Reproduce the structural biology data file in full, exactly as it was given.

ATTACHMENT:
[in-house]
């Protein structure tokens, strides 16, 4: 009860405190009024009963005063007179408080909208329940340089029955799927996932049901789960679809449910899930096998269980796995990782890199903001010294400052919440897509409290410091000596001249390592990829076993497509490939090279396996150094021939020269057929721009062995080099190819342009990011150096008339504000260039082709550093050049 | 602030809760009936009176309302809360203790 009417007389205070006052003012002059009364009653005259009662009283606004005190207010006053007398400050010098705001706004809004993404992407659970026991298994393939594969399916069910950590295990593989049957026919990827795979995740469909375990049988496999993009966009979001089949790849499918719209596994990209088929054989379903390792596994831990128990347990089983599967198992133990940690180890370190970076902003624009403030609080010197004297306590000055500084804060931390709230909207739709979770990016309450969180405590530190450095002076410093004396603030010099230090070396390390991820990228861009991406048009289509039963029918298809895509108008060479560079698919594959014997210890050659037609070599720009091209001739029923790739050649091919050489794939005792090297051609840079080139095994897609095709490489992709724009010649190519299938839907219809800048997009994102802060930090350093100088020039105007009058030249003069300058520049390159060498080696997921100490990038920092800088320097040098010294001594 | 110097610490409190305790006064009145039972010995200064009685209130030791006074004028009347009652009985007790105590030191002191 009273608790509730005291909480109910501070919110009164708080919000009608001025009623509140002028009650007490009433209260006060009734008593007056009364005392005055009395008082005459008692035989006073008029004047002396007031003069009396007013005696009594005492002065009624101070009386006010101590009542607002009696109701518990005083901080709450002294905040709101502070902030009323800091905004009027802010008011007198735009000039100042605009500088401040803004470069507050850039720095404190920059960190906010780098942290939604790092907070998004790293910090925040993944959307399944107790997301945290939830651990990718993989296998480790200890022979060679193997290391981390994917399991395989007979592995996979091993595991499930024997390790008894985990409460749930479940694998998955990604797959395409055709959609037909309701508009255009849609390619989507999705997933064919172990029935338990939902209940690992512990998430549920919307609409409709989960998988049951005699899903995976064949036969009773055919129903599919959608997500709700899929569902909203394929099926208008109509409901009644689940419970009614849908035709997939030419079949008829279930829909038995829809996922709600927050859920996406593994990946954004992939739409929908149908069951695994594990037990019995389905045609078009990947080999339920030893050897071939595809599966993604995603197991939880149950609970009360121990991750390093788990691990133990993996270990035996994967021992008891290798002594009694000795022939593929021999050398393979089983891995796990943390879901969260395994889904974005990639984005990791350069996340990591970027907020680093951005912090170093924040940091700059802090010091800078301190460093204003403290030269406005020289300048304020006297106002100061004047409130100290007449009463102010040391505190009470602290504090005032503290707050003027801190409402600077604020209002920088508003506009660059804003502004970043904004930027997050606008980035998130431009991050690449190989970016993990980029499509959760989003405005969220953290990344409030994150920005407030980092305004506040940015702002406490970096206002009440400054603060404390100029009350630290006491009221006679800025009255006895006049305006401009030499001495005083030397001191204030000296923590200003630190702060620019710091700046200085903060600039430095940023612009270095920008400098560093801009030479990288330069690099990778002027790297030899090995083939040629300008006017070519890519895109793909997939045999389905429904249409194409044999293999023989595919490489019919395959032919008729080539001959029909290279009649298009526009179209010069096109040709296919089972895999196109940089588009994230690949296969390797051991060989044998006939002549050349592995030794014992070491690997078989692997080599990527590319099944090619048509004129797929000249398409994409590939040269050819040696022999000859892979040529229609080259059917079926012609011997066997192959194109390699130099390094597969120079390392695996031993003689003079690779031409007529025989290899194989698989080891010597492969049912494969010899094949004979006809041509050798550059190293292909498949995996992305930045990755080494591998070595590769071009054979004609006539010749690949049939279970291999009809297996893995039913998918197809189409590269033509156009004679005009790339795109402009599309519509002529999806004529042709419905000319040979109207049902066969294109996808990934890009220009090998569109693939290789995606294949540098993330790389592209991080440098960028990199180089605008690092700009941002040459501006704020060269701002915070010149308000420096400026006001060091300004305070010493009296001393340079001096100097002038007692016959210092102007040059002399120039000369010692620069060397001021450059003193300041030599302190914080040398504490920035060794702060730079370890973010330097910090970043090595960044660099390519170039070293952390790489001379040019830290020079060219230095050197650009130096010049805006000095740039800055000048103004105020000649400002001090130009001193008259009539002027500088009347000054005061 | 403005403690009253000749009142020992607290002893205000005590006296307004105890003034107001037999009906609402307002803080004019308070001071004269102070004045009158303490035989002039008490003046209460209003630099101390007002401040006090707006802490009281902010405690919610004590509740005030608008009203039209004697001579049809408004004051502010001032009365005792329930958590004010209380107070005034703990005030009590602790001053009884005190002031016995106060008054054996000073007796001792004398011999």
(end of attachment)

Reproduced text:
[in-house]
């Protein structure tokens, strides 16, 4: 009860405190009024009963005063007179408080909208329940340089029955799927996932049901789960679809449910899930096998269980796995990782890199903001010294400052919440897509409290410091000596001249390592990829076993497509490939090279396996150094021939020269057929721009062995080099190819342009990011150096008339504000260039082709550093050049 | 602030809760009936009176309302809360203790 009417007389205070006052003012002059009364009653005259009662009283606004005190207010006053007398400050010098705001706004809004993404992407659970026991298994393939594969399916069910950590295990593989049957026919990827795979995740469909375990049988496999993009966009979001089949790849499918719209596994990209088929054989379903390792596994831990128990347990089983599967198992133990940690180890370190970076902003624009403030609080010197004297306590000055500084804060931390709230909207739709979770990016309450969180405590530190450095002076410093004396603030010099230090070396390390991820990228861009991406048009289509039963029918298809895509108008060479560079698919594959014997210890050659037609070599720009091209001739029923790739050649091919050489794939005792090297051609840079080139095994897609095709490489992709724009010649190519299938839907219809800048997009994102802060930090350093100088020039105007009058030249003069300058520049390159060498080696997921100490990038920092800088320097040098010294001594 | 110097610490409190305790006064009145039972010995200064009685209130030791006074004028009347009652009985007790105590030191002191 009273608790509730005291909480109910501070919110009164708080919000009608001025009623509140002028009650007490009433209260006060009734008593007056009364005392005055009395008082005459008692035989006073008029004047002396007031003069009396007013005696009594005492002065009624101070009386006010101590009542607002009696109701518990005083901080709450002294905040709101502070902030009323800091905004009027802010008011007198735009000039100042605009500088401040803004470069507050850039720095404190920059960190906010780098942290939604790092907070998004790293910090925040993944959307399944107790997301945290939830651990990718993989296998480790200890022979060679193997290391981390994917399991395989007979592995996979091993595991499930024997390790008894985990409460749930479940694998998955990604797959395409055709959609037909309701508009255009849609390619989507999705997933064919172990029935338990939902209940690992512990998430549920919307609409409709989960998988049951005699899903995976064949036969009773055919129903599919959608997500709700899929569902909203394929099926208008109509409901009644689940419970009614849908035709997939030419079949008829279930829909038995829809996922709600927050859920996406593994990946954004992939739409929908149908069951695994594990037990019995389905045609078009990947080999339920030893050897071939595809599966993604995603197991939880149950609970009360121990991750390093788990691990133990993996270990035996994967021992008891290798002594009694000795022939593929021999050398393979089983891995796990943390879901969260395994889904974005990639984005990791350069996340990591970027907020680093951005912090170093924040940091700059802090010091800078301190460093204003403290030269406005020289300048304020006297106002100061004047409130100290007449009463102010040391505190009470602290504090005032503290707050003027801190409402600077604020209002920088508003506009660059804003502004970043904004930027997050606008980035998130431009991050690449190989970016993990980029499509959760989003405005969220953290990344409030994150920005407030980092305004506040940015702002406490970096206002009440400054603060404390100029009350630290006491009221006679800025009255006895006049305006401009030499001495005083030397001191204030000296923590200003630190702060620019710091700046200085903060600039430095940023612009270095920008400098560093801009030479990288330069690099990778002027790297030899090995083939040629300008006017070519890519895109793909997939045999389905429904249409194409044999293999023989595919490489019919395959032919008729080539001959029909290279009649298009526009179209010069096109040709296919089972895999196109940089588009994230690949296969390797051991060989044998006939002549050349592995030794014992070491690997078989692997080599990527590319099944090619048509004129797929000249398409994409590939040269050819040696022999000859892979040529229609080259059917079926012609011997066997192959194109390699130099390094597969120079390392695996031993003689003079690779031409007529025989290899194989698989080891010597492969049912494969010899094949004979006809041509050798550059190293292909498949995996992305930045990755080494591998070595590769071009054979004609006539010749690949049939279970291999009809297996893995039913998918197809189409590269033509156009004679005009790339795109402009599309519509002529999806004529042709419905000319040979109207049902066969294109996808990934890009220009090998569109693939290789995606294949540098993330790389592209991080440098960028990199180089605008690092700009941002040459501006704020060269701002915070010149308000420096400026006001060091300004305070010493009296001393340079001096100097002038007692016959210092102007040059002399120039000369010692620069060397001021450059003193300041030599302190914080040398504490920035060794702060730079370890973010330097910090970043090595960044660099390519170039070293952390790489001379040019830290020079060219230095050197650009130096010049805006000095740039800055000048103004105020000649400002001090130009001193008259009539002027500088009347000054005061 | 403005403690009253000749009142020992607290002893205000005590006296307004105890003034107001037999009906609402307002803080004019308070001071004269102070004045009158303490035989002039008490003046209460209003630099101390007002401040006090707006802490009281902010405690919610004590509740005030608008009203039209004697001579049809408004004051502010001032009365005792329930958590004010209380107070005034703990005030009590602790001053009884005190002031016995106060008054054996000073007796001792004398011999």